Unclear who is investigating oil leak and vandalism; community activist speaks out
BOONE COUNTY, W.Va. (WSAZ) - Oil sits on top of the areas where the water pools on the Pond Fork River.
Maria Gunnoe is the director of a non-profit, Mother Jones Community Foundation, with a long list of awards for community activism in West Virginia. She has been capturing the oil leak the only way she can which is on video.
“I have seen a very clear sheen of oil and oil substance I’ll call it, on the river and it has a very pungent smell to it,” said Gunnoe.
Boone County firefighters, including the Van Fire Department, said they got a call from a concerned person Saturday afternoon when they also saw the sheen on the river.
“It’s everywhere that I know, from Bull Creek up in and through Madison. Every place that the water slows down, this is puddling up,” said Gunnoe.
Firefighters traced the leakage back to this transformer substation in the Jack’s Branch area.
They found the gate to the station cut open and the valve on a 5,000-gallon oil tank turned on and with oil flowing straight out with very little left.
The West Virginia Department of Environmental Protection said the act of vandalism released mineral oil from the tank.
While looking out at the rainbow colored ripples, Gunnoe thinks of the kids she teaches to fish in these waters.
“Then I hear that it is mineral oil, it’s only mineral oil, and everything should be fine. I don’t agree with that and I would like full disclosure on it because our kids recreate in this water. We fish, we eat the fish, and we need to know,” said Gunnoe.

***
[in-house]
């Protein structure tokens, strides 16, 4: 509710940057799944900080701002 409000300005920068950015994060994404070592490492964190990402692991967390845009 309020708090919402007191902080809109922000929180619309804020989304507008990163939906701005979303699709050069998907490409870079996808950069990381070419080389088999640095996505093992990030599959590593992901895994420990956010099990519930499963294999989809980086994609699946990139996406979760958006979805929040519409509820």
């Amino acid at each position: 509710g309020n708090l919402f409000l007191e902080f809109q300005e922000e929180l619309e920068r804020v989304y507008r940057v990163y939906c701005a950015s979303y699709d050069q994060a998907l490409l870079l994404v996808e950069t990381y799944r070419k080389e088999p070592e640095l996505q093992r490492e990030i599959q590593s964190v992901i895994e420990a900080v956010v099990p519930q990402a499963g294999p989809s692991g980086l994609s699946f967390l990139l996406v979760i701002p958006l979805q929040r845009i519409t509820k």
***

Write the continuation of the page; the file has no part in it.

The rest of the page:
Boone County dispatch said no law enforcement was ever dispatched to the call, although EMS, fire, emergency management and the WV DEP were called out.
WSAZ followed up with both the Boone County Sheriff’s Office and the West Virginia State Police. Neither said they are part of any investigation.
“I absolutely believe that the person that done this, if its vandalism, no matter who done it they need to be held accountable,” said Gunnoe. “Because Boone County’s water, our stream, is now contaminated and it’s not only ours. This runs down the Coal River.”
Gunnoe lives five miles from where the spill happened. With her experience, she said this is one of the worst spills she has seen.
“That substation is not well secured, so anyone can go up in there. Anyone could have got into it and done the damage that has been done to our stream,” said Gunnoe.
The DEP said the Madison Fire Department put mats down at the substation to contain the oil near the tank.
It remains unclear how much oil was spilled and what, if any, law enforcement agency is investigating.
The DEP said they are doing stream tests and are working to ensure the spill is cleaned up.
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